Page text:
Interview with Kelle Arvay, Little Vintage Trailer
Here at Empire, we’re passionate about the innovative and design of all vehicles. When designing covers for cars, RVs, trucks, boats and more, we consider all of the latest design trends. That’s why we’re obsessed with vintage RV renovation.
We’ve were lucky enough to score an interview with camper renovation expert and blogger Kelle Arvay of Little Vintage Trailer. Kelle’s blog is about the newest trends in camping, RVing, and renovating vintage- you guessed it-trailers!
Read on to find out what “glamping” is, where to find your own vintage trailer, and why Kelle loves restoring old campers.
BTC: How would you define “glamping”?
LVT: The term Glamping was original coined by Mary Jane Butters of MaryJanesFarm. It means Glamorous Camping. For me, it means surrounding yourself with comfort and things that make you happy, which are things like décor that trigger that happy sensors in your brain, or a luxuriously comfortable bed. While I could “rough it” with the best of them, I definitely prefer to camp in comfort.
BTC: How did you get into renovating vintage trailers?
LVT: I have a soft spot for small vintage trailers that need saving or a little TLC to bring them back to life. Then they can go on to have new adventures with new owners. After owning a few myself, I found a few more that I renovated and really enjoy the process.
BTC: Tell us more about Buttercup and Jellybean (Kelle’s trailers):
LVT: Buttercup is a 1961 Shasta Compact that is 10 feet in length, not including the tongue. While she doesn’t have a lot of floor space, she is very well laid out for a small trailer. The dinette makes into a king size bed and she has quite a bit of storage space.
Jellybean is a 1955 Bellwood that is 11 feet in length, not including the tongue. Her layout consists of a front dinette and a rear bed. She lived her life in Arizona prior to coming here to Michigan, so she was in surprisingly excellent original condition.
BTC: Where can you find vintage, discounted trailers like these?
LVT: I’m not sure about discounted, as vintage trailer prices can vary quite a bit. I think the most important thing for anyone seeking to get one is to decide what they want first and narrow their list down to things like what size, what model and what amenities do they want it to have (i.e.; does it have to have a bathroom? Does it have enough sleeping capacity? Can their tow vehicle tow it safely?). I created a list on my blog on this particular topic that may be helpful.
Pricing also depends on the condition of the trailer. Most vintage trailers will be in need of some repair, and others will need a full restoration.
BTC: Tell us more about your latest project, the ’64 Shasta Compact:
LVT: The ’64 Shasta Compact was a really fun project. That trailer was actually sold before she was completed, so the buyer was able to pick out the exterior paint color scheme, as well as some interior features they wanted. We replaced some wood that was water damaged and put in new flooring. We also had it professionally painted.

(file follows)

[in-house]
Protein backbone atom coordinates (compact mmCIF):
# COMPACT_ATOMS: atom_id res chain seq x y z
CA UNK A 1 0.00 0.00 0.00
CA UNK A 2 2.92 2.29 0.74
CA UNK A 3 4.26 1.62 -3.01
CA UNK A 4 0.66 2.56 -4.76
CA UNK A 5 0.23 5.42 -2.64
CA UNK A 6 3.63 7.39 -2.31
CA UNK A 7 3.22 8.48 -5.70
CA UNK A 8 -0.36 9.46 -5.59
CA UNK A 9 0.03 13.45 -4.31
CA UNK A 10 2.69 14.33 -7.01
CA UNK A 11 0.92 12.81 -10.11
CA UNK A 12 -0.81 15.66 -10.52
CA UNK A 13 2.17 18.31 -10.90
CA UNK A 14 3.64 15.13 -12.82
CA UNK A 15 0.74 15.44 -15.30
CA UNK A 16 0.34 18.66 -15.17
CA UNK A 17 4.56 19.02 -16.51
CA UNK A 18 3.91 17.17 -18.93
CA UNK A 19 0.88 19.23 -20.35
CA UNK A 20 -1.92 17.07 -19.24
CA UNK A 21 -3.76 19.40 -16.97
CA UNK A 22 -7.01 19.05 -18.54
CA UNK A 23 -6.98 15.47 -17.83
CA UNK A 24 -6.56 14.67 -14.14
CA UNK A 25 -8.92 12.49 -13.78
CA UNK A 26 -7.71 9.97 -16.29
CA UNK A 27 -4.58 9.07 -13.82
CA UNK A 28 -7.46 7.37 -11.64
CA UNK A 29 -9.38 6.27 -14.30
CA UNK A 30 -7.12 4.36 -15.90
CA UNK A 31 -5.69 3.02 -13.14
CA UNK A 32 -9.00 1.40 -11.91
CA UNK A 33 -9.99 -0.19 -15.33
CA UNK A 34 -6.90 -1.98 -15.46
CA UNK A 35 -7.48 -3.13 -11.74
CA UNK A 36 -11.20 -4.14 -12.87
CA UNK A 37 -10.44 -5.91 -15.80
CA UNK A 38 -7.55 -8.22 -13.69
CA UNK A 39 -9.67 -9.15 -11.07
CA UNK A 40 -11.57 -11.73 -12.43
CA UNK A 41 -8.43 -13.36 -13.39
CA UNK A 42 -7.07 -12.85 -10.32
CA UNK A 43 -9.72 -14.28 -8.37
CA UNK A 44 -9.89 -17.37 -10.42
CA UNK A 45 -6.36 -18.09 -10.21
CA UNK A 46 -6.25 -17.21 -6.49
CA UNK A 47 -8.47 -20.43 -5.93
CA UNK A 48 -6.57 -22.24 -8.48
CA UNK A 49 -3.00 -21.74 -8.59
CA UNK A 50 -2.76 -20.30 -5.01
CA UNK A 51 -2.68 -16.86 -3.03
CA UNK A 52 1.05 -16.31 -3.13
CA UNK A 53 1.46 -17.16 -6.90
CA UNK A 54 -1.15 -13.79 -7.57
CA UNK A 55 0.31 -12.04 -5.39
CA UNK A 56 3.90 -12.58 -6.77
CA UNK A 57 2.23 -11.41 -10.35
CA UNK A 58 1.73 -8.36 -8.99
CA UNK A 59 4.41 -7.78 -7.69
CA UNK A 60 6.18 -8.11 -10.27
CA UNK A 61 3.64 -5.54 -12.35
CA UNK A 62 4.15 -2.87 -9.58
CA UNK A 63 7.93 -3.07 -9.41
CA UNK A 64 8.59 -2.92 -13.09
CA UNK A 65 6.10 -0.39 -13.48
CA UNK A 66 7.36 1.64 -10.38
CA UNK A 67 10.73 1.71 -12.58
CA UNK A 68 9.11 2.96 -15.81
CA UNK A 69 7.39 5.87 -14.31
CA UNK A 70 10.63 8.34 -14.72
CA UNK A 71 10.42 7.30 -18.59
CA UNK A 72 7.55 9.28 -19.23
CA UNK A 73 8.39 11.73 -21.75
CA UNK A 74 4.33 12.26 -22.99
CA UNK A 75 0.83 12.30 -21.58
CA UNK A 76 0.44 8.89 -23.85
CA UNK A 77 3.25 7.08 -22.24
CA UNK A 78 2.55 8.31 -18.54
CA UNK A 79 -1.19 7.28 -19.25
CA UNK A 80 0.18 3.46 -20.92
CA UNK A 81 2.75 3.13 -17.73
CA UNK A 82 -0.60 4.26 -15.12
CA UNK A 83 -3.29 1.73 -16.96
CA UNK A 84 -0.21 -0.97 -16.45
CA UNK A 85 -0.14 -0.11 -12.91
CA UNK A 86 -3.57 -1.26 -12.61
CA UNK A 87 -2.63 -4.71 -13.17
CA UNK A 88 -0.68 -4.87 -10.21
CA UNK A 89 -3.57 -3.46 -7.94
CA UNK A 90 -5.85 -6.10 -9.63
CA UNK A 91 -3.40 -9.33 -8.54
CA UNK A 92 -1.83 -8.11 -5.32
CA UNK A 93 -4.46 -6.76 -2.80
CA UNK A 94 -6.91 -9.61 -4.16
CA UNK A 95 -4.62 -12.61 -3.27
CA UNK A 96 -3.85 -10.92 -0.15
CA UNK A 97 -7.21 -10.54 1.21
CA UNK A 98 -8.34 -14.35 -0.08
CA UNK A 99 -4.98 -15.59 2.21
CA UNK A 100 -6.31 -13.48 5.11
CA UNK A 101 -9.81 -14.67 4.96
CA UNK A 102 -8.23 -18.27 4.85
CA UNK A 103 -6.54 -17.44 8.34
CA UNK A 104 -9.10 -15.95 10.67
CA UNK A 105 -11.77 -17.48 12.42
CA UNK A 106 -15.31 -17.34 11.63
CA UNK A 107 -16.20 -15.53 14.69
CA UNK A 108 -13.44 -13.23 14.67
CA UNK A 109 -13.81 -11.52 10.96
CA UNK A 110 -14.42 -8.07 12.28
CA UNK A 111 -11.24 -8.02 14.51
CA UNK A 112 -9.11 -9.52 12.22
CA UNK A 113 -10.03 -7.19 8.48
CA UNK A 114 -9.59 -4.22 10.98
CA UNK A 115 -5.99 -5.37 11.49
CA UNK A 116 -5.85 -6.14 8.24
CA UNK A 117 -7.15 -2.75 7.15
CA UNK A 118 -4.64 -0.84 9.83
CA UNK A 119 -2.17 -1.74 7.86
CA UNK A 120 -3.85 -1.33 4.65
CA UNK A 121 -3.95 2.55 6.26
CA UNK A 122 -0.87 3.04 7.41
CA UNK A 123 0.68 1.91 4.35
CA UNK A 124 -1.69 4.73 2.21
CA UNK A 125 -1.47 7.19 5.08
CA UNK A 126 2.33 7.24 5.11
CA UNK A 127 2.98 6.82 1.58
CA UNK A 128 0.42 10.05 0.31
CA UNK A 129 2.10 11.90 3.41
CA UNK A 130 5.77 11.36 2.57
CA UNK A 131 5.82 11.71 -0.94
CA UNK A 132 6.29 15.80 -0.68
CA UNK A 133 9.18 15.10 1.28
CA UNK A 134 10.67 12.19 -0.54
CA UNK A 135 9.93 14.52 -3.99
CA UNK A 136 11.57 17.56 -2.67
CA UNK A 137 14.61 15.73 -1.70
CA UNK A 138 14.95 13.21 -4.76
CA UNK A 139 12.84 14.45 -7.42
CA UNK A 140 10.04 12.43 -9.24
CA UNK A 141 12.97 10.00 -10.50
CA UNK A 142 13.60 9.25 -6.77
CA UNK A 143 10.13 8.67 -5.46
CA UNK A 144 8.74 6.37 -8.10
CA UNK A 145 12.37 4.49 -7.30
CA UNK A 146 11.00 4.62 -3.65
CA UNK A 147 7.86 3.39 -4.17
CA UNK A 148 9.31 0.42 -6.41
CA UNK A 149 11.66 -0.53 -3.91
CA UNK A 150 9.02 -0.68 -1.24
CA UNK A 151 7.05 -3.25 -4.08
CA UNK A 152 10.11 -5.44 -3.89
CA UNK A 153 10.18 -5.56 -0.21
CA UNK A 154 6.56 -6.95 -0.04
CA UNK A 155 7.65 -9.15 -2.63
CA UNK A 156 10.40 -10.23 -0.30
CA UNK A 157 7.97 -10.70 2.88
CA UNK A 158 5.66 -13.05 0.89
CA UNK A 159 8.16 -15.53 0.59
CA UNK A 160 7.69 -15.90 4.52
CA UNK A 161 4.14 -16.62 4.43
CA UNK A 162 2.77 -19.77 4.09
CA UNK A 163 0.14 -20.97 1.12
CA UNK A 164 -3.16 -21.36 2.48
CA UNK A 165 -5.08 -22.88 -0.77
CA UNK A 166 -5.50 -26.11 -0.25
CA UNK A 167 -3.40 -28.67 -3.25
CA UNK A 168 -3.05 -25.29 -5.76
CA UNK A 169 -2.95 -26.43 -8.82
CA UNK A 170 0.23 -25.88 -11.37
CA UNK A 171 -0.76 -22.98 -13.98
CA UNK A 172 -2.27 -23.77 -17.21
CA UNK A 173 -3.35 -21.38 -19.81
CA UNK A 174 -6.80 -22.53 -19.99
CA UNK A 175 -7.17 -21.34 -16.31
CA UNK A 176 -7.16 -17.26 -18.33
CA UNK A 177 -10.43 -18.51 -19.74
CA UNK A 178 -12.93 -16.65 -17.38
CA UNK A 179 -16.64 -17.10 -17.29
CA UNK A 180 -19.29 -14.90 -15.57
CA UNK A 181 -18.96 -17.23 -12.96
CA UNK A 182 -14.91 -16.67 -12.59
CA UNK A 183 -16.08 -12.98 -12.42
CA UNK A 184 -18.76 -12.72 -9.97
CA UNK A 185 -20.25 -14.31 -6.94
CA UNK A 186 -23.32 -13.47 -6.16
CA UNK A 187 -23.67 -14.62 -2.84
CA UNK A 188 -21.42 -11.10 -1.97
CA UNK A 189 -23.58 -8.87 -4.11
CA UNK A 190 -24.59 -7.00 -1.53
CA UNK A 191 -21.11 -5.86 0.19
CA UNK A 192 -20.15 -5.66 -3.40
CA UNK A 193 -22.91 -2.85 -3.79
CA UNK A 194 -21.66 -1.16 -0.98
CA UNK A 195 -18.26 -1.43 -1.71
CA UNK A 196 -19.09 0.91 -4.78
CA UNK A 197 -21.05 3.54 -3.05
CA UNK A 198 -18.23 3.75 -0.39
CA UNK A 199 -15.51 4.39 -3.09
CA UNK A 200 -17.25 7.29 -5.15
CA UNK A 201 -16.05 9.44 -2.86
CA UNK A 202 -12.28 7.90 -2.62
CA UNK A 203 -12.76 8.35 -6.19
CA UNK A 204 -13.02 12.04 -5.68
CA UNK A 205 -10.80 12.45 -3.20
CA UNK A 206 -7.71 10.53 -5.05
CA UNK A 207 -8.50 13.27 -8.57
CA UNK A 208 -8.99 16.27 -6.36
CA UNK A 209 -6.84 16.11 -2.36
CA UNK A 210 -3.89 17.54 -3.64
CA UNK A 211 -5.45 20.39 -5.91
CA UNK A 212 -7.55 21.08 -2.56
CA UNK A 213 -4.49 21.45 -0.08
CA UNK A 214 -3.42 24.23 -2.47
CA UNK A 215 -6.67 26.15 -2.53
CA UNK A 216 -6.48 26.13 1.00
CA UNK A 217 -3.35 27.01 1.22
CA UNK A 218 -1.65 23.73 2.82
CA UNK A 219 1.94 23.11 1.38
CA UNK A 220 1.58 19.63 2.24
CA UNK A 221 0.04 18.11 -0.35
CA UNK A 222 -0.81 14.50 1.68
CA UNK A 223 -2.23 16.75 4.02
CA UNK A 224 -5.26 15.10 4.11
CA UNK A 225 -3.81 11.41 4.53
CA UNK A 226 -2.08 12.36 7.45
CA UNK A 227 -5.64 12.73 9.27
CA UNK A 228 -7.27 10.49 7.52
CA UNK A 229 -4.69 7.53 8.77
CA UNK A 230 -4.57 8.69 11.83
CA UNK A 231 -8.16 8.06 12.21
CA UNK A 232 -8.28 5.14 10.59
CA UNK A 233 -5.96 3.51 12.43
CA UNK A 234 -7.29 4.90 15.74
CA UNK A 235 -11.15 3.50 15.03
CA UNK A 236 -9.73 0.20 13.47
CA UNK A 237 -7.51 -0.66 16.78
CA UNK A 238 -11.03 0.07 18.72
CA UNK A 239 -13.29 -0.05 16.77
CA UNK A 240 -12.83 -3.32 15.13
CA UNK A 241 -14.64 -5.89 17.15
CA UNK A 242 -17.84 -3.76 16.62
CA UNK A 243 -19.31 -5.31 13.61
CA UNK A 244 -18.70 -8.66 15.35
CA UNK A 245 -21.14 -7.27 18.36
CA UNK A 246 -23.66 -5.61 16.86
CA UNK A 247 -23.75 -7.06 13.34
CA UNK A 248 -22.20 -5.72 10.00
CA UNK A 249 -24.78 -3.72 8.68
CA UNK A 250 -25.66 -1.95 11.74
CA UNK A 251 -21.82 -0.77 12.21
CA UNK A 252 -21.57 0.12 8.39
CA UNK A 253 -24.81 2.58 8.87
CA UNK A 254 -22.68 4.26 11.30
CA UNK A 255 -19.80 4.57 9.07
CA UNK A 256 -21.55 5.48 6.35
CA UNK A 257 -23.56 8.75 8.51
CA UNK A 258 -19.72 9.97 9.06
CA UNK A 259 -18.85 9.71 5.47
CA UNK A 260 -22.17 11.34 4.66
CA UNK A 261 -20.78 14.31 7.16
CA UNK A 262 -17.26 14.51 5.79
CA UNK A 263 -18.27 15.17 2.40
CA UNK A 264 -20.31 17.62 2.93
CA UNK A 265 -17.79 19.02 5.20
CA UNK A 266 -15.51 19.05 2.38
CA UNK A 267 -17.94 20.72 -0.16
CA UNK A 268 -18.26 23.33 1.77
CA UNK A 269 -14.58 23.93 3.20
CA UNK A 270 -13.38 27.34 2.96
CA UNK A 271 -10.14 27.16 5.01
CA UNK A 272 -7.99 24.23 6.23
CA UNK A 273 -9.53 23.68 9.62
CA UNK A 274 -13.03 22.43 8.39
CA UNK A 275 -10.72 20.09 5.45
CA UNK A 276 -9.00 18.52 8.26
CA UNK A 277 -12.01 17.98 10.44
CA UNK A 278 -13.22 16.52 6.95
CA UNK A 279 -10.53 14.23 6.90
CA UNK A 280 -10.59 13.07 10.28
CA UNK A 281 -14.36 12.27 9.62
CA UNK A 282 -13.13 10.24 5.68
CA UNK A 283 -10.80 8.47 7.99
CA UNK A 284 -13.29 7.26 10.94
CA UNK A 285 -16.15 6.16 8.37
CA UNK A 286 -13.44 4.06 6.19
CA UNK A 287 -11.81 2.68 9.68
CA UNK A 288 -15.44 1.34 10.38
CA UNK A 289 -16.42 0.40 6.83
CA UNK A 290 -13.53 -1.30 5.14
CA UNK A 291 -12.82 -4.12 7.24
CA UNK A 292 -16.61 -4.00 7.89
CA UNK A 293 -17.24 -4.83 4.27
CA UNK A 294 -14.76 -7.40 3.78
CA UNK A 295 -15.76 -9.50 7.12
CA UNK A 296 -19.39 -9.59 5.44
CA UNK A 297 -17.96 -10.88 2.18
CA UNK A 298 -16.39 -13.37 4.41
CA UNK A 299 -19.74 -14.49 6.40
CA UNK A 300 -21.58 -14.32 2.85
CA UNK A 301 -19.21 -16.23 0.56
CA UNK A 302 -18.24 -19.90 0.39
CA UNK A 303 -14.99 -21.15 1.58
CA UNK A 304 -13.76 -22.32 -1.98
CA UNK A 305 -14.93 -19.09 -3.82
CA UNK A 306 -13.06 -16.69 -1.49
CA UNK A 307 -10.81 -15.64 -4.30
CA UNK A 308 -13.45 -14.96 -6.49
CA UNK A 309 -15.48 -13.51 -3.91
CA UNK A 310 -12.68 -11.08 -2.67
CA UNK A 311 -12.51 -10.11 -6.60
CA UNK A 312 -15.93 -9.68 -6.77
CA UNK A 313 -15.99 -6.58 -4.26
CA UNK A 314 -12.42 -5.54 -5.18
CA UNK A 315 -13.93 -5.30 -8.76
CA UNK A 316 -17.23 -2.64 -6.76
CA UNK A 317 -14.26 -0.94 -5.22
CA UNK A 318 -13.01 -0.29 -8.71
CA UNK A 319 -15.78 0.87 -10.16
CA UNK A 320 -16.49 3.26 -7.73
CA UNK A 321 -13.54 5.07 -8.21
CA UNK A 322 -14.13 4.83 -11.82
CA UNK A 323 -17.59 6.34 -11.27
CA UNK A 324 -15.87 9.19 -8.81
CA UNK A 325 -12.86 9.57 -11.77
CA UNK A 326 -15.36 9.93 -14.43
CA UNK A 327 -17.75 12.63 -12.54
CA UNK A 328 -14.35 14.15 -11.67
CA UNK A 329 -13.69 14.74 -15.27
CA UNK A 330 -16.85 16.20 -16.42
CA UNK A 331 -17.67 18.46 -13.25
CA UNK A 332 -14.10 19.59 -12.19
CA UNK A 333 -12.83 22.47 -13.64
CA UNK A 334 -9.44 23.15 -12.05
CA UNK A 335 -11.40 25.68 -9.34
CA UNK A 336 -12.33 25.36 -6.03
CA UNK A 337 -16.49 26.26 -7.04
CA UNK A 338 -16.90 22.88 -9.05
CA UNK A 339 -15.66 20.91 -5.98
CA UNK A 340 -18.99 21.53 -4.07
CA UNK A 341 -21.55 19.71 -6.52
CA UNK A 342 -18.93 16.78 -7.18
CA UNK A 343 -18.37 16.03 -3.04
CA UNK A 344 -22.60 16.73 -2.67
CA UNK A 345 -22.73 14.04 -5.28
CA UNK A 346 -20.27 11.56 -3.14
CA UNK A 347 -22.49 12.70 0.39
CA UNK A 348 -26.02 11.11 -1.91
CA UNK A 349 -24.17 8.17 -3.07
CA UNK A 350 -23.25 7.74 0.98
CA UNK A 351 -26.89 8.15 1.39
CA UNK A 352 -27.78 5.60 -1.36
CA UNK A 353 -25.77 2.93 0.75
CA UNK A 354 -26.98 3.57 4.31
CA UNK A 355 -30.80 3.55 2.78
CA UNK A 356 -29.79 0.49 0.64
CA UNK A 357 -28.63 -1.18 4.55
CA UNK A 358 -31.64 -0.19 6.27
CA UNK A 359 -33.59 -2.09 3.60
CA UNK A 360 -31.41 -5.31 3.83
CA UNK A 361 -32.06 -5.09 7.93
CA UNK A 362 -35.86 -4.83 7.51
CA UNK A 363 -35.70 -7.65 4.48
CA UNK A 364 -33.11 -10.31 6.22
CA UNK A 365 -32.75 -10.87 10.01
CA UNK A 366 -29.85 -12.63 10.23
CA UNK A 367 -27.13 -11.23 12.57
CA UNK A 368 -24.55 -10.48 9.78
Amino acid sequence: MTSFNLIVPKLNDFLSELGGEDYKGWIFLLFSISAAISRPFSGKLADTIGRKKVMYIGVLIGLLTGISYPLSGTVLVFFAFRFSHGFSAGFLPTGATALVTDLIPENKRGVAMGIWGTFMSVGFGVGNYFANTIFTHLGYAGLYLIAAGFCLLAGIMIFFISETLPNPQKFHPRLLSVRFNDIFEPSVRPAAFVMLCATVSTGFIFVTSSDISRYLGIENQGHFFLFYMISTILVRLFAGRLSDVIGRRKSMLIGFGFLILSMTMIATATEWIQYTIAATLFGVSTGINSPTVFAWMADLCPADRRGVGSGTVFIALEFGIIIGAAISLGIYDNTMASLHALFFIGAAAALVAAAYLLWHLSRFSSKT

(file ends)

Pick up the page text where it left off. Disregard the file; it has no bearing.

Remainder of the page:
BTC: What’s your favorite trailer under “featured trailers”?
LVT: That’s a tough one as I like so many of them! If I had to pick just one, I would say the 1950 Kenskill. It’s just such a great example of an early 50’s vintage trailer, not to mention it is extremely adorable.
BTC: How often do you drive your campers? Or do they serve a better purpose when parked? What do you used them for?
LVT: We tow them often when camping or going to vintage trailer rallies. We try to get to 2-3 rallies a year and squeeze in at least a couple family camping trips each year as well.
I also use the trailers at a local Antique and Flea Market show as part of my set up. I bring the trailer, set up the awning and have tables in front of the trailers that are filled with all the wares I offer. You would be surprised how much a cute vintage camper draws people in to your booth, as they all want to take a peek inside. I’m happy to oblige. I’ve had a few people come back the following year, and say they caught the vintage trailer bug after seeing mine at the show and found one themselves. When I hear that, I know I’m doing my job. The more people that appreciate them, the more of them will be saved and be enjoyed for many generations to come.
BTC: How do you keep the exterior of your camper clean?
LVT: I first clean the exterior with a product called Spray Nine. It comes in a gallon jug and this stuff is awesome! A little poured onto a soft cloth will take off any streaking and bugs. A bunch of bugs on the front of the trailer from towing is something you want to clean off as soon as you can, and this stuff really does the trick.
BTC: What advice would you give someone looking to renovate a camper?
LVT: First I would advise them to know just what they want, and how much work they want to put into renovating. Some trailers may just need a few things to make them road worthy safe and camp worthy, while others may need a full ground up restoration. Know that when you’re going into any project, that these things take time, energy and money. Find the best camper prospect you can that fits into your criteria, and one that won’t overwhelm you, especially if it’s your first time taking on a project like this.
I created a list of things to look for when buying a vintage camper in general. It would certainly also be helpful to anyone looking into restoring or renovating one.
BTC: What kind of trailer (make, model) would you love to renovate?
LVT: Someday I would love to get a hold of a small vintage Sprite caravan. While they do come up on the rare occasions, you just don’t see many here in the U.S. since they originate in the UK. But that is definitely one I would love to renovate or restore.
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